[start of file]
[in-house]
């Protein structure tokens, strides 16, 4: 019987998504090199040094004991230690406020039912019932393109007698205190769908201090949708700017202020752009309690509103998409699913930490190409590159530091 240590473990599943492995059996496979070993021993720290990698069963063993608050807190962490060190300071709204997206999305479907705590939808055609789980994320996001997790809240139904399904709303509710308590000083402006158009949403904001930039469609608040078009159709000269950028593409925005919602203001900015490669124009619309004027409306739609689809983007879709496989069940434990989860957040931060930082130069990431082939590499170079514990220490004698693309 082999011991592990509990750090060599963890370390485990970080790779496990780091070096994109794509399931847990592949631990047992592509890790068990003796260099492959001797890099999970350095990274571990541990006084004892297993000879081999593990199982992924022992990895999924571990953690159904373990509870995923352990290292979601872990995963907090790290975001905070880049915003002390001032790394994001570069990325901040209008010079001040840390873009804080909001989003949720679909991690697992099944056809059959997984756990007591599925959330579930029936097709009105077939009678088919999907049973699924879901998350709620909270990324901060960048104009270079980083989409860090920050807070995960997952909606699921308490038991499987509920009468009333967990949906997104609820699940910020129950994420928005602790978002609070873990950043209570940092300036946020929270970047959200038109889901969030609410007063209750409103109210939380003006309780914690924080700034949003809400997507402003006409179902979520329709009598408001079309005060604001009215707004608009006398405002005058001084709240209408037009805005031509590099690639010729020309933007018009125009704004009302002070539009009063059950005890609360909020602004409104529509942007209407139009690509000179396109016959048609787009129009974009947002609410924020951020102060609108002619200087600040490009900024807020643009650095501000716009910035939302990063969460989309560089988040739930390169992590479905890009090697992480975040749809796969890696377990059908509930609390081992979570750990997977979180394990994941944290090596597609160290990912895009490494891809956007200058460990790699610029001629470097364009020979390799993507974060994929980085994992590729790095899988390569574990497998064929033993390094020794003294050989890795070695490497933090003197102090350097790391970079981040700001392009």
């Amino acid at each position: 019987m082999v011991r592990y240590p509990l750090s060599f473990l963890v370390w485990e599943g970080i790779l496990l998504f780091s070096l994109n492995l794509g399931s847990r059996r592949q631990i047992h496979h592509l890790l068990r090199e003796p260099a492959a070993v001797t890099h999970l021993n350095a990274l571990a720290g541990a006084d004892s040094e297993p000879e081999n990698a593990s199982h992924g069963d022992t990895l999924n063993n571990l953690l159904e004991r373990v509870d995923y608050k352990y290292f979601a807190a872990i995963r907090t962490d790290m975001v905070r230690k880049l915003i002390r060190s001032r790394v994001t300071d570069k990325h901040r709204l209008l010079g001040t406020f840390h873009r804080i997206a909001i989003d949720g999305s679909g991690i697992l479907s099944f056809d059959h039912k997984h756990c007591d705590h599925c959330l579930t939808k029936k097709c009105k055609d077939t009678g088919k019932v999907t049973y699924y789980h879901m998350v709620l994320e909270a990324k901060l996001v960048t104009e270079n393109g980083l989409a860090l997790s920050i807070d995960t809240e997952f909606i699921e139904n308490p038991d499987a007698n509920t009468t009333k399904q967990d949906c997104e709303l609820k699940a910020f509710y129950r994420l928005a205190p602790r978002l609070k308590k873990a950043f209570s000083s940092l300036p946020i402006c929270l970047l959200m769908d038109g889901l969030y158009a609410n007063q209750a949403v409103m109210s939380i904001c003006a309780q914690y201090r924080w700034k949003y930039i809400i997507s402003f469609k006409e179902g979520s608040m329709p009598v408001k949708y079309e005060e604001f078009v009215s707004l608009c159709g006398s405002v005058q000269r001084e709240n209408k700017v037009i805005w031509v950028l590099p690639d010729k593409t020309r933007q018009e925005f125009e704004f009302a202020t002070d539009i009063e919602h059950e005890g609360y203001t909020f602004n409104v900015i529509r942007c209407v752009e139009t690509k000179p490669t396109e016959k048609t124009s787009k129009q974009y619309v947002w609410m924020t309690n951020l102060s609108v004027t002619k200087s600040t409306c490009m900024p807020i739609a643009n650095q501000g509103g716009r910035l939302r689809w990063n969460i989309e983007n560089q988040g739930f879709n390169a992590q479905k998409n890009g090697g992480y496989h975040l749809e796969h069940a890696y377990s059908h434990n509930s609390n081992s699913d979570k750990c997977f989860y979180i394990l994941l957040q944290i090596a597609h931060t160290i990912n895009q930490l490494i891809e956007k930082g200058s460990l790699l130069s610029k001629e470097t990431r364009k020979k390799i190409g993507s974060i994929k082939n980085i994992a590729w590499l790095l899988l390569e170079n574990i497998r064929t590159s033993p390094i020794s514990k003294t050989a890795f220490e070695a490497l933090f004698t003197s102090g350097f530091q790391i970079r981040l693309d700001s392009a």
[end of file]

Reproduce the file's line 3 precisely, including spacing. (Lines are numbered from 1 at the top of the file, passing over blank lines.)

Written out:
């Amino acid at each position: 019987m082999v011991r592990y240590p509990l750090s060599f473990l963890v370390w485990e599943g970080i790779l496990l998504f780091s070096l994109n492995l794509g399931s847990r059996r592949q631990i047992h496979h592509l890790l068990r090199e003796p260099a492959a070993v001797t890099h999970l021993n350095a990274l571990a720290g541990a006084d004892s040094e297993p000879e081999n990698a593990s199982h992924g069963d022992t990895l999924n063993n571990l953690l159904e004991r373990v509870d995923y608050k352990y290292f979601a807190a872990i995963r907090t962490d790290m975001v905070r230690k880049l915003i002390r060190s001032r790394v994001t300071d570069k990325h901040r709204l209008l010079g001040t406020f840390h873009r804080i997206a909001i989003d949720g999305s679909g991690i697992l479907s099944f056809d059959h039912k997984h756990c007591d705590h599925c959330l579930t939808k029936k097709c009105k055609d077939t009678g088919k019932v999907t049973y699924y789980h879901m998350v709620l994320e909270a990324k901060l996001v960048t104009e270079n393109g980083l989409a860090l997790s920050i807070d995960t809240e997952f909606i699921e139904n308490p038991d499987a007698n509920t009468t009333k399904q967990d949906c997104e709303l609820k699940a910020f509710y129950r994420l928005a205190p602790r978002l609070k308590k873990a950043f209570s000083s940092l300036p946020i402006c929270l970047l959200m769908d038109g889901l969030y158009a609410n007063q209750a949403v409103m109210s939380i904001c003006a309780q914690y201090r924080w700034k949003y930039i809400i997507s402003f469609k006409e179902g979520s608040m329709p009598v408001k949708y079309e005060e604001f078009v009215s707004l608009c159709g006398s405002v005058q000269r001084e709240n209408k700017v037009i805005w031509v950028l590099p690639d010729k593409t020309r933007q018009e925005f125009e704004f009302a202020t002070d539009i009063e919602h059950e005890g609360y203001t909020f602004n409104v900015i529509r942007c209407v752009e139009t690509k000179p490669t396109e016959k048609t124009s787009k129009q974009y619309v947002w609410m924020t309690n951020l102060s609108v004027t002619k200087s600040t409306c490009m900024p807020i739609a643009n650095q501000g509103g716009r910035l939302r689809w990063n969460i989309e983007n560089q988040g739930f879709n390169a992590q479905k998409n890009g090697g992480y496989h975040l749809e796969h069940a890696y377990s059908h434990n509930s609390n081992s699913d979570k750990c997977f989860y979180i394990l994941l957040q944290i090596a597609h931060t160290i990912n895009q930490l490494i891809e956007k930082g200058s460990l790699l130069s610029k001629e470097t990431r364009k020979k390799i190409g993507s974060i994929k082939n980085i994992a590729w590499l790095l899988l390569e170079n574990i497998r064929t590159s033993p390094i020794s514990k003294t050989a890795f220490e070695a490497l933090f004698t003197s102090g350097f530091q790391i970079r981040l693309d700001s392009a």